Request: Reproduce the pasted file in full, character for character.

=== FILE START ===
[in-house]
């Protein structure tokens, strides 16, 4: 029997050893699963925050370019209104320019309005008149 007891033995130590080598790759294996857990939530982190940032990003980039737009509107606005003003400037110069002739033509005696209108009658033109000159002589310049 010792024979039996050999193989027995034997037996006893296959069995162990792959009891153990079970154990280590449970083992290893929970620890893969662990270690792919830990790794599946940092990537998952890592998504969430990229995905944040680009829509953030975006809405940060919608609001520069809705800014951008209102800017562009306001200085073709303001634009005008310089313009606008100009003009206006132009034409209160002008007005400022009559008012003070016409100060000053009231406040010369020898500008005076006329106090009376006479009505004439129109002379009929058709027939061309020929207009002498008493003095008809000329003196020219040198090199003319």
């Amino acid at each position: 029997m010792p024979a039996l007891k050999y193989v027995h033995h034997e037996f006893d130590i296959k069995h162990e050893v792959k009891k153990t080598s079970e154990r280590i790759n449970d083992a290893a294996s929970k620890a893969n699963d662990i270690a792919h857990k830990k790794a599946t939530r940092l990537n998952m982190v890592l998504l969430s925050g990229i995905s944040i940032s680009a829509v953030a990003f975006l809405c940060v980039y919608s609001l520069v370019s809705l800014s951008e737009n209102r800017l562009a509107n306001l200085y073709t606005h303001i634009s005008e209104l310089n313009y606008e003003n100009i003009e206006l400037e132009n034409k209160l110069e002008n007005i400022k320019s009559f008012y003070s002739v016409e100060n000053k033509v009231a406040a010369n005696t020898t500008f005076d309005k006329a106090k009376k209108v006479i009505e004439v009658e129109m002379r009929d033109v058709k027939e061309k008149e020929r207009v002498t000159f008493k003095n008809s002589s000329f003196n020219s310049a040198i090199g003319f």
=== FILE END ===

[in-house]
């Protein structure tokens, strides 16, 4: 029997050893699963925050370019209104320019309005008149 007891033995130590080598790759294996857990939530982190940032990003980039737009509107606005003003400037110069002739033509005696209108009658033109000159002589310049 010792024979039996050999193989027995034997037996006893296959069995162990792959009891153990079970154990280590449970083992290893929970620890893969662990270690792919830990790794599946940092990537998952890592998504969430990229995905944040680009829509953030975006809405940060919608609001520069809705800014951008209102800017562009306001200085073709303001634009005008310089313009606008100009003009206006132009034409209160002008007005400022009559008012003070016409100060000053009231406040010369020898500008005076006329106090009376006479009505004439129109002379009929058709027939061309020929207009002498008493003095008809000329003196020219040198090199003319």
């Amino acid at each position: 029997m010792p024979a039996l007891k050999y193989v027995h033995h034997e037996f006893d130590i296959k069995h162990e050893v792959k009891k153990t080598s079970e154990r280590i790759n449970d083992a290893a294996s929970k620890a893969n699963d662990i270690a792919h857990k830990k790794a599946t939530r940092l990537n998952m982190v890592l998504l969430s925050g990229i995905s944040i940032s680009a829509v953030a990003f975006l809405c940060v980039y919608s609001l520069v370019s809705l800014s951008e737009n209102r800017l562009a509107n306001l200085y073709t606005h303001i634009s005008e209104l310089n313009y606008e003003n100009i003009e206006l400037e132009n034409k209160l110069e002008n007005i400022k320019s009559f008012y003070s002739v016409e100060n000053k033509v009231a406040a010369n005696t020898t500008f005076d309005k006329a106090k009376k209108v006479i009505e004439v009658e129109m002379r009929d033109v058709k027939e061309k008149e020929r207009v002498t000159f008493k003095n008809s002589s000329f003196n020219s310049a040198i090199g003319f």